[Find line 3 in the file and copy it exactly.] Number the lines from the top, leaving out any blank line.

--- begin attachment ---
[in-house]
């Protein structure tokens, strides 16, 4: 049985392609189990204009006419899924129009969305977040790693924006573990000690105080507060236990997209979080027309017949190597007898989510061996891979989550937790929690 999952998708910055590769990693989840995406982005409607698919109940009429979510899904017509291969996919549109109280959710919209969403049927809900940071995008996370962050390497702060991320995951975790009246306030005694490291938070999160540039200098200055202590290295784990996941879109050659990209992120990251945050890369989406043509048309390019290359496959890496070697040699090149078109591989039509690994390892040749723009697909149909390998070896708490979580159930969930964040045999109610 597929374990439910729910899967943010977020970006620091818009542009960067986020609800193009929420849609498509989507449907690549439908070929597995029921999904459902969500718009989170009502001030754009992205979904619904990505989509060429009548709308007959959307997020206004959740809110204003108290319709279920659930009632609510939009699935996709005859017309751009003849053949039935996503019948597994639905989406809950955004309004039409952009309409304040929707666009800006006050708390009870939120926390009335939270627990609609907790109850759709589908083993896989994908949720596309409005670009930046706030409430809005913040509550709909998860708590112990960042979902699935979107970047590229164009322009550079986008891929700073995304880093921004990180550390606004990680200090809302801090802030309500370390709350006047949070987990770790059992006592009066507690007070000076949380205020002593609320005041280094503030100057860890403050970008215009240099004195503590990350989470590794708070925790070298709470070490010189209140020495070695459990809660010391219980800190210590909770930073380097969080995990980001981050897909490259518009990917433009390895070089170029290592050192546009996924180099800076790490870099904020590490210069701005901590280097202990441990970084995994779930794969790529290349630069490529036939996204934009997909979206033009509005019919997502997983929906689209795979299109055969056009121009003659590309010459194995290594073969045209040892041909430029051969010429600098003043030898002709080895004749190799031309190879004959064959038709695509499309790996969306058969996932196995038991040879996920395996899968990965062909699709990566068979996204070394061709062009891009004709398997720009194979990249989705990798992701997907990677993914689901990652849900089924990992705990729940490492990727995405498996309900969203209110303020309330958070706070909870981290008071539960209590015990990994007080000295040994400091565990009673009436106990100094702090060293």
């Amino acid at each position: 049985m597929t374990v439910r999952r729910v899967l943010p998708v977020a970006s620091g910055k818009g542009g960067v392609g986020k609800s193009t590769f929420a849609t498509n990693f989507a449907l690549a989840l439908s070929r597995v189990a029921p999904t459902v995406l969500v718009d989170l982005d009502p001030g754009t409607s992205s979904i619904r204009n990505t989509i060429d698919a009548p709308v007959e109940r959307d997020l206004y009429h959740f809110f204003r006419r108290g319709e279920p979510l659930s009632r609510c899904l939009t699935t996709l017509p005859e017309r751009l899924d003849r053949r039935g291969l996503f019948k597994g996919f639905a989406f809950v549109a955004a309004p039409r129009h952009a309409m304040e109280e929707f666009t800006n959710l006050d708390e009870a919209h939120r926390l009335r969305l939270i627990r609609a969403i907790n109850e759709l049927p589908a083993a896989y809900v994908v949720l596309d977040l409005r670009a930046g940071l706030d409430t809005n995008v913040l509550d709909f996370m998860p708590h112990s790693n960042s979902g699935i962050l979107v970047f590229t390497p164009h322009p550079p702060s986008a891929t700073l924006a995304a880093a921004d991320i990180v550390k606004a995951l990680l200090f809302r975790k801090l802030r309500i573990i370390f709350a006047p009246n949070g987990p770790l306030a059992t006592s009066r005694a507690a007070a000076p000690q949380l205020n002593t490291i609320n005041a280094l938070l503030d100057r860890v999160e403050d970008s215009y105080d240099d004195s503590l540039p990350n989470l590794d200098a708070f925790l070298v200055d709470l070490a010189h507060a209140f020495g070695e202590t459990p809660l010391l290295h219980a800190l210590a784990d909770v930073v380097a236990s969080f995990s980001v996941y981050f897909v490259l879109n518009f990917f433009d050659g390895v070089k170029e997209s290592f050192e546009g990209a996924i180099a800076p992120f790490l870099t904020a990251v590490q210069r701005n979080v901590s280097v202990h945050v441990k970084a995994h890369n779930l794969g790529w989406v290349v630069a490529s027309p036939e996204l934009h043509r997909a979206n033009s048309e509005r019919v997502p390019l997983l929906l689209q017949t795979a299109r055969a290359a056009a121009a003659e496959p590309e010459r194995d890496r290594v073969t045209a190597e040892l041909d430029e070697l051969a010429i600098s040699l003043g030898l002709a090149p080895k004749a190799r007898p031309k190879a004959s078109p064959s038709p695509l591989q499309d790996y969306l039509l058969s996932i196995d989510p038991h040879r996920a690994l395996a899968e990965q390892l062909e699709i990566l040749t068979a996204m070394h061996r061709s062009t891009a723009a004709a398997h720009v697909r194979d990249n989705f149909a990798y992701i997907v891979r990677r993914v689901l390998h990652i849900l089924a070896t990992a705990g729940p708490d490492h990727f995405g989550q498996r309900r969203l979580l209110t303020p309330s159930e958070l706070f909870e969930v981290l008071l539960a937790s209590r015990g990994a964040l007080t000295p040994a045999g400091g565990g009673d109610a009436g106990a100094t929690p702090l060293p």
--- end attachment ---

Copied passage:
């Amino acid at each position: 049985m597929t374990v439910r999952r729910v899967l943010p998708v977020a970006s620091g910055k818009g542009g960067v392609g986020k609800s193009t590769f929420a849609t498509n990693f989507a449907l690549a989840l439908s070929r597995v189990a029921p999904t459902v995406l969500v718009d989170l982005d009502p001030g754009t409607s992205s979904i619904r204009n990505t989509i060429d698919a009548p709308v007959e109940r959307d997020l206004y009429h959740f809110f204003r006419r108290g319709e279920p979510l659930s009632r609510c899904l939009t699935t996709l017509p005859e017309r751009l899924d003849r053949r039935g291969l996503f019948k597994g996919f639905a989406f809950v549109a955004a309004p039409r129009h952009a309409m304040e109280e929707f666009t800006n959710l006050d708390e009870a919209h939120r926390l009335r969305l939270i627990r609609a969403i907790n109850e759709l049927p589908a083993a896989y809900v994908v949720l596309d977040l409005r670009a930046g940071l706030d409430t809005n995008v913040l509550d709909f996370m998860p708590h112990s790693n960042s979902g699935i962050l979107v970047f590229t390497p164009h322009p550079p702060s986008a891929t700073l924006a995304a880093a921004d991320i990180v550390k606004a995951l990680l200090f809302r975790k801090l802030r309500i573990i370390f709350a006047p009246n949070g987990p770790l306030a059992t006592s009066r005694a507690a007070a000076p000690q949380l205020n002593t490291i609320n005041a280094l938070l503030d100057r860890v999160e403050d970008s215009y105080d240099d004195s503590l540039p990350n989470l590794d200098a708070f925790l070298v200055d709470l070490a010189h507060a209140f020495g070695e202590t459990p809660l010391l290295h219980a800190l210590a784990d909770v930073v380097a236990s969080f995990s980001v996941y981050f897909v490259l879109n518009f990917f433009d050659g390895v070089k170029e997209s290592f050192e546009g990209a996924i180099a800076p992120f790490l870099t904020a990251v590490q210069r701005n979080v901590s280097v202990h945050v441990k970084a995994h890369n779930l794969g790529w989406v290349v630069a490529s027309p036939e996204l934009h043509r997909a979206n033009s048309e509005r019919v997502p390019l997983l929906l689209q017949t795979a299109r055969a290359a056009a121009a003659e496959p590309e010459r194995d890496r290594v073969t045209a190597e040892l041909d430029e070697l051969a010429i600098s040699l003043g030898l002709a090149p080895k004749a190799r007898p031309k190879a004959s078109p064959s038709p695509l591989q499309d790996y969306l039509l058969s996932i196995d989510p038991h040879r996920a690994l395996a899968e990965q390892l062909e699709i990566l040749t068979a996204m070394h061996r061709s062009t891009a723009a004709a398997h720009v697909r194979d990249n989705f149909a990798y992701i997907v891979r990677r993914v689901l390998h990652i849900l089924a070896t990992a705990g729940p708490d490492h990727f995405g989550q498996r309900r969203l979580l209110t303020p309330s159930e958070l706070f909870e969930v981290l008071l539960a937790s209590r015990g990994a964040l007080t000295p040994a045999g400091g565990g009673d109610a009436g106990a100094t929690p702090l060293p």